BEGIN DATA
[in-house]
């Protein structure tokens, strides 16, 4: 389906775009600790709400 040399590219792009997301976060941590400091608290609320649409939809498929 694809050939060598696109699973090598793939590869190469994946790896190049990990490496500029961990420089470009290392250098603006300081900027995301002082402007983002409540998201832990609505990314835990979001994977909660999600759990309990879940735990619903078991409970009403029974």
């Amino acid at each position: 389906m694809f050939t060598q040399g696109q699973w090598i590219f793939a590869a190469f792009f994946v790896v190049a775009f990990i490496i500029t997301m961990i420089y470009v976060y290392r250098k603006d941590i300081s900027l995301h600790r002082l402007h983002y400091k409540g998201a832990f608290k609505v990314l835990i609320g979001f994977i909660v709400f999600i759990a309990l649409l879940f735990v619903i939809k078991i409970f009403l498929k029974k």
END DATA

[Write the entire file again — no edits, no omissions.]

[in-house]
């Protein structure tokens, strides 16, 4: 389906775009600790709400 040399590219792009997301976060941590400091608290609320649409939809498929 694809050939060598696109699973090598793939590869190469994946790896190049990990490496500029961990420089470009290392250098603006300081900027995301002082402007983002409540998201832990609505990314835990979001994977909660999600759990309990879940735990619903078991409970009403029974």
């Amino acid at each position: 389906m694809f050939t060598q040399g696109q699973w090598i590219f793939a590869a190469f792009f994946v790896v190049a775009f990990i490496i500029t997301m961990i420089y470009v976060y290392r250098k603006d941590i300081s900027l995301h600790r002082l402007h983002y400091k409540g998201a832990f608290k609505v990314l835990i609320g979001f994977i909660v709400f999600i759990a309990l649409l879940f735990v619903i939809k078991i409970f009403l498929k029974k």